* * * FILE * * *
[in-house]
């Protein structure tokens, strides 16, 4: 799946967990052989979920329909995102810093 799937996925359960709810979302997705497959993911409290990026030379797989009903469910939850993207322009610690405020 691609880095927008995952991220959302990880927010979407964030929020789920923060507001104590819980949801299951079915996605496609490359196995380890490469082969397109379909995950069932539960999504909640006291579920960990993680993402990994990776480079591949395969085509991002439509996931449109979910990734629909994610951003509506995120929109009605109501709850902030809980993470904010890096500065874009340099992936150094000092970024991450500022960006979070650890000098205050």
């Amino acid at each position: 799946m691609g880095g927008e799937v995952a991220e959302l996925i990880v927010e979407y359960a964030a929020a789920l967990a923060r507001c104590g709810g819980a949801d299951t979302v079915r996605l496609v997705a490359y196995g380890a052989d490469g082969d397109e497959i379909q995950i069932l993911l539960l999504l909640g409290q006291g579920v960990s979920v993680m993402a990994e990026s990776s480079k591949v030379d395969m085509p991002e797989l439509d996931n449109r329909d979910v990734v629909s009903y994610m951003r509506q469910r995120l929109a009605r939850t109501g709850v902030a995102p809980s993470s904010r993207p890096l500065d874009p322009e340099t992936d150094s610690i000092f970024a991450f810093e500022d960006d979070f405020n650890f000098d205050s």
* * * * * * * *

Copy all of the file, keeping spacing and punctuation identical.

[in-house]
């Protein structure tokens, strides 16, 4: 799946967990052989979920329909995102810093 799937996925359960709810979302997705497959993911409290990026030379797989009903469910939850993207322009610690405020 691609880095927008995952991220959302990880927010979407964030929020789920923060507001104590819980949801299951079915996605496609490359196995380890490469082969397109379909995950069932539960999504909640006291579920960990993680993402990994990776480079591949395969085509991002439509996931449109979910990734629909994610951003509506995120929109009605109501709850902030809980993470904010890096500065874009340099992936150094000092970024991450500022960006979070650890000098205050």
């Amino acid at each position: 799946m691609g880095g927008e799937v995952a991220e959302l996925i990880v927010e979407y359960a964030a929020a789920l967990a923060r507001c104590g709810g819980a949801d299951t979302v079915r996605l496609v997705a490359y196995g380890a052989d490469g082969d397109e497959i379909q995950i069932l993911l539960l999504l909640g409290q006291g579920v960990s979920v993680m993402a990994e990026s990776s480079k591949v030379d395969m085509p991002e797989l439509d996931n449109r329909d979910v990734v629909s009903y994610m951003r509506q469910r995120l929109a009605r939850t109501g709850v902030a995102p809980s993470s904010r993207p890096l500065d874009p322009e340099t992936d150094s610690i000092f970024a991450f810093e500022d960006d979070f405020n650890f000098d205050s």